BAKU (Reuters)–Oil-rich Azerbaijan wants the United States and Turkey to establish military bases on its territory to counter what it says are Russian threats to its independence–its top foreign policy official said Monday.
Vafa Guluzade–adviser to President Haydar Aliyev–accused Moscow of arming Armenia.
He said Russia wanted to destroy Azerbaijan’s pro-Western orientation and to derail its high-profile courting of Western oil companies–who have signed contracts worth billions of dollars to develop its Caspian Sea reserves.
"Azerbaijan is under a big threat from Russia. They are waiting to use the Armenia’s to strike at us. Russia is trying to restore the Soviet Union," Guluzade told Reuters in an interview.
"I think Turkish and American military bases will be welcomed here. Why not?" said Guluzade–reiterating commen’s he has made in the local press over recent days.
Russia–which shares a land border with the former Soviet republic of 7.5 million–has already expressed concern over Guluzade’s statemen’s about Azerbaijan’s desire to host NATO bases. Iran–another neighbor–has also expressed dismay.
Guluzade conceded that Washington and Ankara would probably hesitate to provoke Russia by setting up bases in a former Soviet republic which it still considers part of its geopolitical underbelly. But he said Russia could do no more than complain about the idea.
"People like (nationalist Russian politician Vladimir) Zhirinovsky will shout and cry–but that is all," said Guluzade–laughing and puffing on a cigarette.
"I’m not saying they (the bases) will be here in 20 minutes–but they will come here," he said.
Guluzade said the idea had been mooted to US and Turkish officials but he did not say how they had reacted.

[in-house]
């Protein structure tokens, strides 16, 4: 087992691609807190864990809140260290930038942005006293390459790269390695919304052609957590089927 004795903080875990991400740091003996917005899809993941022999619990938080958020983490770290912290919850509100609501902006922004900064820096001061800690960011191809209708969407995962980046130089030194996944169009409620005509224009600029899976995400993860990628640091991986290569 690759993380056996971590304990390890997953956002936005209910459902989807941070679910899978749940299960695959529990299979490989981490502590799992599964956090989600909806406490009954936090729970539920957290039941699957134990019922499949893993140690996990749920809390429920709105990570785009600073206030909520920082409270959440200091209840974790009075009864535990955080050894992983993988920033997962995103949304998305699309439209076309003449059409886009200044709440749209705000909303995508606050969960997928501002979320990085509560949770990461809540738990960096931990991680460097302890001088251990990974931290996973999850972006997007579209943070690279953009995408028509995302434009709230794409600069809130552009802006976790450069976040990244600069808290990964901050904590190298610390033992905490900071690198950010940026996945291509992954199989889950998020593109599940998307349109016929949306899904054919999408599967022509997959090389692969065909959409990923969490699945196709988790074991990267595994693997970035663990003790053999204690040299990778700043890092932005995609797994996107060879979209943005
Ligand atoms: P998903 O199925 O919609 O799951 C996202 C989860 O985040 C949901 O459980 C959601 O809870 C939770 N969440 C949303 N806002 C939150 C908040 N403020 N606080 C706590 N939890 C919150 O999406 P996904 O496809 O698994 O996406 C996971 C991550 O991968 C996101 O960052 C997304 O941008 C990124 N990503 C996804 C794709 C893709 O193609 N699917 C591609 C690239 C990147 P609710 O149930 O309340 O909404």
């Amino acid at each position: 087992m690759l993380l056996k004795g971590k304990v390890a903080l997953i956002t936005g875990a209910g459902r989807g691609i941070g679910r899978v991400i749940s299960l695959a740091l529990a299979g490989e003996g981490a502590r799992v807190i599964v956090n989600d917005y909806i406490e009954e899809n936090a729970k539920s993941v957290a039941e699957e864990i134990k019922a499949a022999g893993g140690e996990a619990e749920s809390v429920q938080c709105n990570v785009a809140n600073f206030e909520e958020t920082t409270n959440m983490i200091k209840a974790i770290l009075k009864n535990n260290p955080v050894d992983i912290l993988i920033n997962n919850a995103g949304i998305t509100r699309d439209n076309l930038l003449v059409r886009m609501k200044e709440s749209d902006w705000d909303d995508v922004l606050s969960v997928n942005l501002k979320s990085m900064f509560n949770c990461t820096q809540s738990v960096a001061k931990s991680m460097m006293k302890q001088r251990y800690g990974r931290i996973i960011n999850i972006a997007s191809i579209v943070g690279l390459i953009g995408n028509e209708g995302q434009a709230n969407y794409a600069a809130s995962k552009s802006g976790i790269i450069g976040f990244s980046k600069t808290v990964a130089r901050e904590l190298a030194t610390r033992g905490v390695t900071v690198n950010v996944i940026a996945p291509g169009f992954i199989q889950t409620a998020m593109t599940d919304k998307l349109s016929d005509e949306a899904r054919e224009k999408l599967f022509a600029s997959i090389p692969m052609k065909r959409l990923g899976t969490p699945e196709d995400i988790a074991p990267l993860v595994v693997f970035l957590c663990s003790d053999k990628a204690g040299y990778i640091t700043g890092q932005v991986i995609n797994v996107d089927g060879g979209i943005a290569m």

"Silence is a good reaction," he said–adding that he planned to visit the Pentagon during an April visit by President Aliyev for the 50th anniversary of the founding of the NATO alliance.
Aliyev–75–is convalescing in a Turkish military hospital after going down with what has been described as a bout of bronchitis and a severe viral infection.
Azerbaijan has expressed outrage over covert Russian arms shipmen’s to Armenia from 1994-96 which have been acknowledged by some Russian politicians.
Further fueling its ire are recent Russian transfers of sophisticated MiG-29 fighter planes and SS-300 air defense systems to Armenian territory. Russia admits the transfers but says they are for the military base it maintains in Armenia.
Meanwhile chief of the Iranian Armed Forces General Staff Major-General Hassan Firuzabadi said in an interview with the Jomhoori Islami newspaper Sunday that the establishment of an American military base on the territory of Azerbaijan can have the most undesirable consequences.
Azeri ambassador to Teheran Abbasali Hasanov said rumors of establishing such a base in Azerbaijan were groundless.
Firuzabadi said the "enemies of Iran–including the aggressive-minded circles in the United States and Israel–are trying to reach the country from the north. Iran is closely watching those maneuvers and the attacks of propaganda hostile to Iran."